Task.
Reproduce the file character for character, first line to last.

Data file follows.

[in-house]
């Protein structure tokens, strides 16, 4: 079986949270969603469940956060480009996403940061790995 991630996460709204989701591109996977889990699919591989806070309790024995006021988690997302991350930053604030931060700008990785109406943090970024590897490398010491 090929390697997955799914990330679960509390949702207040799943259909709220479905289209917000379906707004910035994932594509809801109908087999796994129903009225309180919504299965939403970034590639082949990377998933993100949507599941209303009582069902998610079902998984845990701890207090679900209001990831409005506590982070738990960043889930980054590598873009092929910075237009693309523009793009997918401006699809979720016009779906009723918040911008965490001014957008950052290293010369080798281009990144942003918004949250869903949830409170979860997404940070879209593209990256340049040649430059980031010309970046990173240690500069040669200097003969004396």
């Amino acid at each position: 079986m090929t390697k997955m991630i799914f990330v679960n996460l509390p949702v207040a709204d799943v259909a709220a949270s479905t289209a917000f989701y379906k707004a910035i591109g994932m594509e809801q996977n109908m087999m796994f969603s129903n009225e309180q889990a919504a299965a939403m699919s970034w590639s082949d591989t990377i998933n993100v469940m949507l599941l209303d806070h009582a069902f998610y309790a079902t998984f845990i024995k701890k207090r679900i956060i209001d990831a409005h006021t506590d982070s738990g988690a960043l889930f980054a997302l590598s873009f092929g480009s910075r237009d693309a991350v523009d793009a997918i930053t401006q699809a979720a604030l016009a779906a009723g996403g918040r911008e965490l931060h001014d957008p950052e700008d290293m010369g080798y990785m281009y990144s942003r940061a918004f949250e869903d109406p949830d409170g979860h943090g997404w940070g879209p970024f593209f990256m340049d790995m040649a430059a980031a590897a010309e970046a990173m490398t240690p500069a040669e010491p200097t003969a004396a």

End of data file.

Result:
[in-house]
């Protein structure tokens, strides 16, 4: 079986949270969603469940956060480009996403940061790995 991630996460709204989701591109996977889990699919591989806070309790024995006021988690997302991350930053604030931060700008990785109406943090970024590897490398010491 090929390697997955799914990330679960509390949702207040799943259909709220479905289209917000379906707004910035994932594509809801109908087999796994129903009225309180919504299965939403970034590639082949990377998933993100949507599941209303009582069902998610079902998984845990701890207090679900209001990831409005506590982070738990960043889930980054590598873009092929910075237009693309523009793009997918401006699809979720016009779906009723918040911008965490001014957008950052290293010369080798281009990144942003918004949250869903949830409170979860997404940070879209593209990256340049040649430059980031010309970046990173240690500069040669200097003969004396």
């Amino acid at each position: 079986m090929t390697k997955m991630i799914f990330v679960n996460l509390p949702v207040a709204d799943v259909a709220a949270s479905t289209a917000f989701y379906k707004a910035i591109g994932m594509e809801q996977n109908m087999m796994f969603s129903n009225e309180q889990a919504a299965a939403m699919s970034w590639s082949d591989t990377i998933n993100v469940m949507l599941l209303d806070h009582a069902f998610y309790a079902t998984f845990i024995k701890k207090r679900i956060i209001d990831a409005h006021t506590d982070s738990g988690a960043l889930f980054a997302l590598s873009f092929g480009s910075r237009d693309a991350v523009d793009a997918i930053t401006q699809a979720a604030l016009a779906a009723g996403g918040r911008e965490l931060h001014d957008p950052e700008d290293m010369g080798y990785m281009y990144s942003r940061a918004f949250e869903d109406p949830d409170g979860h943090g997404w940070g879209p970024f593209f990256m340049d790995m040649a430059a980031a590897a010309e970046a990173m490398t240690p500069a040669e010491p200097t003969a004396a």